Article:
Emotional Scene exercises

Emotional Scenes: “How we feel about who we are, where we are and what we’re doing,” and “How we feel about who our scene is, where they are and what they’re doing” should be our focus in improv scenes. Let “How we feel” trump all else, especially plot and “sense.”

Suggested Exercises:

“I [FEELING] YOU.” “I KNOW.” – Players form two “lay-up” style lines on either side of the stage. Players at the front of each line decide on an emotion inside their heads. Player from the stage left line comes out and says “I [blank] you” (i.e. “I love you”). Player from the stage right line comes out and says “I know” filtered through the emotion they chose ahead of time (i.e. they chose “sad” so they say “I know” very depressed). Have both player repeat their lines 3 or 4 times, heightening their emotions each time.
Variations:
• Linguistically “I ____ You” can get a little weird (i.e. “I happy you”), so feel free to change it to make it fit. Like “you make me happy,” actually “You make me _____” will probably fit better for most things.
Lessons:
• Feel a certain way, direct that feeling at the person with you, assume things about your relationship, heighten
• As they go, there’ll be a few that seem really natural. If you see it happen, some cool points to make are “didn’t you start making a story in your head about who they are? Our audience does the same thing, they see all kinds of connections” or “when we talk about relationship this is all it is, how people relate to each other, how they feel about each other.”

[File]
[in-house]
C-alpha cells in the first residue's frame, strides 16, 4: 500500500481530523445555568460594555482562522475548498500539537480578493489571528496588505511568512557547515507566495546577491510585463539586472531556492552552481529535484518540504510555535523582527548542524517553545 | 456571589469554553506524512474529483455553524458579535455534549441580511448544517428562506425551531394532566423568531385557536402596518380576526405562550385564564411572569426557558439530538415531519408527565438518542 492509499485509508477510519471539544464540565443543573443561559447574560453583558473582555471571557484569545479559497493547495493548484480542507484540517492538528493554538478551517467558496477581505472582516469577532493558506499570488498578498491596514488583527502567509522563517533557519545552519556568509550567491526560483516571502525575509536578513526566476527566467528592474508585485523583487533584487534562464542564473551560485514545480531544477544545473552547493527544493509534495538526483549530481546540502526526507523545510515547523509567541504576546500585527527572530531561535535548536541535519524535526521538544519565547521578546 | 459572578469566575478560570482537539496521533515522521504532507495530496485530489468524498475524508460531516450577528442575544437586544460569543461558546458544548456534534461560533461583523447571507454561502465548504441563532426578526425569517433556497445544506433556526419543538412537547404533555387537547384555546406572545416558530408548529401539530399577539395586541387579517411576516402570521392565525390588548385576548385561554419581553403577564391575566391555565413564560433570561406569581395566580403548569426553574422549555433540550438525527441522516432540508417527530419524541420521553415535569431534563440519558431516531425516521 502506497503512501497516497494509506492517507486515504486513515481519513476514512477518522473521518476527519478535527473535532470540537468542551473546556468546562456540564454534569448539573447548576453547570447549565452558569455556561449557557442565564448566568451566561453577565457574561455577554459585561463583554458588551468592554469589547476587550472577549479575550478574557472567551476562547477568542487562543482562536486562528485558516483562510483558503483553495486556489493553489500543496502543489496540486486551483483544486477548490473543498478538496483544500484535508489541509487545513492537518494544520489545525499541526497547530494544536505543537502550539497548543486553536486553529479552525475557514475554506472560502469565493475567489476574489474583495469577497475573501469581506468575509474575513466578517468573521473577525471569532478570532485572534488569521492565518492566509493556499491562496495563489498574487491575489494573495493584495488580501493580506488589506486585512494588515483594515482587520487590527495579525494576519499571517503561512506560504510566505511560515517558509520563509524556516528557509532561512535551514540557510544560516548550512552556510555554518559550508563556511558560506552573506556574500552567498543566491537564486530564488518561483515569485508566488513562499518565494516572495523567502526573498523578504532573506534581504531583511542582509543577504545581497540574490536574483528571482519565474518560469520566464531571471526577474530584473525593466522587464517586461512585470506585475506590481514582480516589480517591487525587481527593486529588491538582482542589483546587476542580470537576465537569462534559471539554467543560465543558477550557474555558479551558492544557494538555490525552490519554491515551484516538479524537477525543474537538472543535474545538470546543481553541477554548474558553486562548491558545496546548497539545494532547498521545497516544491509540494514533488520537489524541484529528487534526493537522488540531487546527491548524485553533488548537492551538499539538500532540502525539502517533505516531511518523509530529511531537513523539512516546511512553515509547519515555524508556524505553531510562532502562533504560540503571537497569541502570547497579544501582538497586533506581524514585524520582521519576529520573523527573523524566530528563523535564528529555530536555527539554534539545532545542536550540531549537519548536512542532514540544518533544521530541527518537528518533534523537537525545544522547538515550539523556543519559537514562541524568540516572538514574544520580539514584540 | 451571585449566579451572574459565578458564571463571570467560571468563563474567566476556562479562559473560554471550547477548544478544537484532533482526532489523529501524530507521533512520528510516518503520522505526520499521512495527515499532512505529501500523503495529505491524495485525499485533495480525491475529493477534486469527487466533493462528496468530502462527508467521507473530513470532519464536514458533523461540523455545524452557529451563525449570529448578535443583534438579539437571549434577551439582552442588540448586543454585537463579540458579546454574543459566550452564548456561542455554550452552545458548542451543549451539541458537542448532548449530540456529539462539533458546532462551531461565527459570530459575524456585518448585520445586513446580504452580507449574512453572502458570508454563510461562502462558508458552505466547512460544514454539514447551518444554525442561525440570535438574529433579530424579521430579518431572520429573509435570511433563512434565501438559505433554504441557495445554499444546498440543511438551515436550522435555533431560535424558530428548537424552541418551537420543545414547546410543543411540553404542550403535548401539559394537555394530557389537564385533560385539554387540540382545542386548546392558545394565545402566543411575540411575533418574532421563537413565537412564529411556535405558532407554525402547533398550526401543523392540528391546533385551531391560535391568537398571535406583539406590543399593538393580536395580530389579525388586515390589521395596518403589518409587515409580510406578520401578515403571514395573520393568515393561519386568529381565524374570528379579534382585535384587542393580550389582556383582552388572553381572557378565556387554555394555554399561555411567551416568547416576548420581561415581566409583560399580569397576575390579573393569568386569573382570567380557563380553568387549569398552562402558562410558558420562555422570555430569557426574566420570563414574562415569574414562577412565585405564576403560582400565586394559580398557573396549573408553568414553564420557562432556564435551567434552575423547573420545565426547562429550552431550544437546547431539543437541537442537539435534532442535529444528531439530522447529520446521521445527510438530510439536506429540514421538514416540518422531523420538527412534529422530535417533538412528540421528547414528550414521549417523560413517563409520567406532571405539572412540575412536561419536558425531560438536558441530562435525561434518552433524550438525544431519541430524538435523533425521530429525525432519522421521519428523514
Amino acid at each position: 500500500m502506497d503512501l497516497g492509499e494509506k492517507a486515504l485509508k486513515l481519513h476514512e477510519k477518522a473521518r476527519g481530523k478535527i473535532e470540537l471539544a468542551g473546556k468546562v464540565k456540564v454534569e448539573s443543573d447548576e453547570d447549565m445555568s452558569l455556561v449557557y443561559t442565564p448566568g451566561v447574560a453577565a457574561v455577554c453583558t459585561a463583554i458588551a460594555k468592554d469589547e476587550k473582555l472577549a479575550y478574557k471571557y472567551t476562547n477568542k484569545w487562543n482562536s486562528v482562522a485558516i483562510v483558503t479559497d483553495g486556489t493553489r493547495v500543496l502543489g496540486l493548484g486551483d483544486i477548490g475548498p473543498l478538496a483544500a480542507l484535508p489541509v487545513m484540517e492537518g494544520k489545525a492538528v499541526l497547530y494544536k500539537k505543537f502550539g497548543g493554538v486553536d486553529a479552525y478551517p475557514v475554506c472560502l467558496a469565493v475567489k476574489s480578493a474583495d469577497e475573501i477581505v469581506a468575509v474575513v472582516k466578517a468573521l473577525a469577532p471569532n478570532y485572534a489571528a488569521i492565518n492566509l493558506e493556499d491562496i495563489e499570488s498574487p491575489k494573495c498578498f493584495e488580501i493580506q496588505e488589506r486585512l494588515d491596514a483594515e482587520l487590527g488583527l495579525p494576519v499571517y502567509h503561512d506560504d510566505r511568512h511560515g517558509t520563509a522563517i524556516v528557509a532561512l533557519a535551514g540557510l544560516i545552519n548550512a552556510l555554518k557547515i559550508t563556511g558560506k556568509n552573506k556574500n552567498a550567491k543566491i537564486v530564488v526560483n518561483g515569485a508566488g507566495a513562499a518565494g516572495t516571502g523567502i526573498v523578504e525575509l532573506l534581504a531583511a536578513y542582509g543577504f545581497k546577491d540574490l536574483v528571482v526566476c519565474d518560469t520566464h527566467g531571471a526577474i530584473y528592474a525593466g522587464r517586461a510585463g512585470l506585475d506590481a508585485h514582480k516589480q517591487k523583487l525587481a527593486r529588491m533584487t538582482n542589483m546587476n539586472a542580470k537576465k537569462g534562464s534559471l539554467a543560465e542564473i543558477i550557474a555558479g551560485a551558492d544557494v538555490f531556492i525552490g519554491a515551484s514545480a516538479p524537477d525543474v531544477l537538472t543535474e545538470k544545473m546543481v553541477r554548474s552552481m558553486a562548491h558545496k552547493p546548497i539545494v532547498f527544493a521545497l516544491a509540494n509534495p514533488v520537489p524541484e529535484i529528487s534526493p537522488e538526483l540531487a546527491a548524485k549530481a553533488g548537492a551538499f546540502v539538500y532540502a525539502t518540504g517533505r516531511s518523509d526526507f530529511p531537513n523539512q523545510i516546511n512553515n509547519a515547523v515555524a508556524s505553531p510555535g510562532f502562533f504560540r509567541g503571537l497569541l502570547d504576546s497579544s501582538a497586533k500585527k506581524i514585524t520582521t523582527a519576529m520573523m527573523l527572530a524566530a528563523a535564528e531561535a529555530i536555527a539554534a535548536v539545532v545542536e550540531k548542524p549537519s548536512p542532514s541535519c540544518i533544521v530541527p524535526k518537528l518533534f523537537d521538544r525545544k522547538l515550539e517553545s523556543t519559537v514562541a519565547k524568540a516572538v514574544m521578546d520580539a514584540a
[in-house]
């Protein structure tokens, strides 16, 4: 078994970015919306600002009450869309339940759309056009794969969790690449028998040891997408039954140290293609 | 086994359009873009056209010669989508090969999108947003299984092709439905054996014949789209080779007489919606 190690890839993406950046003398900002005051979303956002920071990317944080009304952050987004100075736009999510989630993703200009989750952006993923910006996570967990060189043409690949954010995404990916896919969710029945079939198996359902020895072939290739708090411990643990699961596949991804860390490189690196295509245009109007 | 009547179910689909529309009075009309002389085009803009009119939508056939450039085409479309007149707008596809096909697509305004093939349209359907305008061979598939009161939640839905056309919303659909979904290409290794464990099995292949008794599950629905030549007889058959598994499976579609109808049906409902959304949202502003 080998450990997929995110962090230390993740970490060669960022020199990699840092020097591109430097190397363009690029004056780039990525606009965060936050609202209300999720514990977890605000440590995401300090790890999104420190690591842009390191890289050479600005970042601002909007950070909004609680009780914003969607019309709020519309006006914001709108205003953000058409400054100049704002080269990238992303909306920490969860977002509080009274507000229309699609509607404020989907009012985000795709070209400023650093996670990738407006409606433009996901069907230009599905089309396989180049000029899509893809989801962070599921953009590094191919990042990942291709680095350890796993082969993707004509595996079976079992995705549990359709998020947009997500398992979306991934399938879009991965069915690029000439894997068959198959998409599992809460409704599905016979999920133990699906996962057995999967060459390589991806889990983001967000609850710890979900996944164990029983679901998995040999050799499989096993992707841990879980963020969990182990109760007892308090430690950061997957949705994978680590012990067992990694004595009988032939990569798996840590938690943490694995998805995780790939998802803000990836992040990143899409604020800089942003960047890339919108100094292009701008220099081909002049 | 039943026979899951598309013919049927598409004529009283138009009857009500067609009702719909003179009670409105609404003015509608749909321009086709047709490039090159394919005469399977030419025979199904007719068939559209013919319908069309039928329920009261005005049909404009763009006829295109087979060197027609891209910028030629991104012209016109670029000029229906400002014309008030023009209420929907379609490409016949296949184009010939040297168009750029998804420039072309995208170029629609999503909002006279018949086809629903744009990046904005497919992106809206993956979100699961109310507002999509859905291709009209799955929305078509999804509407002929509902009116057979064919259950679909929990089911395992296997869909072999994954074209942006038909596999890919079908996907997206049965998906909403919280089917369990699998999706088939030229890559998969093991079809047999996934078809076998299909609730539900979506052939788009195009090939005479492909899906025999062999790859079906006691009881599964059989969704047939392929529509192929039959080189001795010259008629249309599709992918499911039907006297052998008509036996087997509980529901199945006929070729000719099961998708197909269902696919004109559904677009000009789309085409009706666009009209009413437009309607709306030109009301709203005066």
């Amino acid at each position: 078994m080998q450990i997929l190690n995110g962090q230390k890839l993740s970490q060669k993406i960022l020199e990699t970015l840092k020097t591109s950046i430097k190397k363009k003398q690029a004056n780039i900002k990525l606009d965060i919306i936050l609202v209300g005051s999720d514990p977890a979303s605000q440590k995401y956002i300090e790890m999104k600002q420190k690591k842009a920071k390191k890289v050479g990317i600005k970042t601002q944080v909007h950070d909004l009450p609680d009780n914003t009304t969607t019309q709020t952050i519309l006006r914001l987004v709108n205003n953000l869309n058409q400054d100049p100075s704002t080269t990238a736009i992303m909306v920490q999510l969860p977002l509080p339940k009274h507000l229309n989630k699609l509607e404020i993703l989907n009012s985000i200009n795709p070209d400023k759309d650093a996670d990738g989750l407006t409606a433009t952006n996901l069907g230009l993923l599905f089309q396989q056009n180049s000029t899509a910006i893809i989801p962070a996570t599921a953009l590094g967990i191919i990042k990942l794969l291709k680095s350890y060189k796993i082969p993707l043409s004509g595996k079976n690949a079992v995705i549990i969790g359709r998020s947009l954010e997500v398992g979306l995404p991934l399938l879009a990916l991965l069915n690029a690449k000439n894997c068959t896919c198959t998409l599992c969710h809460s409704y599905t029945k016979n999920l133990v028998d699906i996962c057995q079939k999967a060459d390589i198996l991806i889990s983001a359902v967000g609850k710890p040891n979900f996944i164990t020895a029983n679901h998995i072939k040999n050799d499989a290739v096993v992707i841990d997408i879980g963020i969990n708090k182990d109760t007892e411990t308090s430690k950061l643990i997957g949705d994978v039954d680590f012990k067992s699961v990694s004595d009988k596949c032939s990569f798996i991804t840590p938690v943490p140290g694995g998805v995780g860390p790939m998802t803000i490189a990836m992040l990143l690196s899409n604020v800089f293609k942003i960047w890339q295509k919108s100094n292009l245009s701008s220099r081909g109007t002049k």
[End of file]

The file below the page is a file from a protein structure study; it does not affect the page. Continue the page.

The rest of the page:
ANNOYANCE-STYLE SCENE STARTS – Have the class form a line across the back of the stage. Call out one name. That person should immediately take the stage and “take care of themselves” with a choice about their emotion, posture, environment, activity, etc. The moment you call that name, another improviser should be coming out on stage as well. That person must also “take care of themselves” with a choice. Players expand on their choices, most importantly establishing and heightening their emotional perspective. Run through this several times until you are confident everyone will take care of themselves right out of the gate and, eventually if not immediately, get to emotion.
Lessons:
• If I’m picking my nose, what does that say about my age? If I’m forty-five and picking my nose, where am I? If I’m forty-five and picking my nose in a restaurant, am I embarrassed?
A scene needs information. But expand on what you’ve already got. Commit to it.
You don’t need motivation to have a feeling

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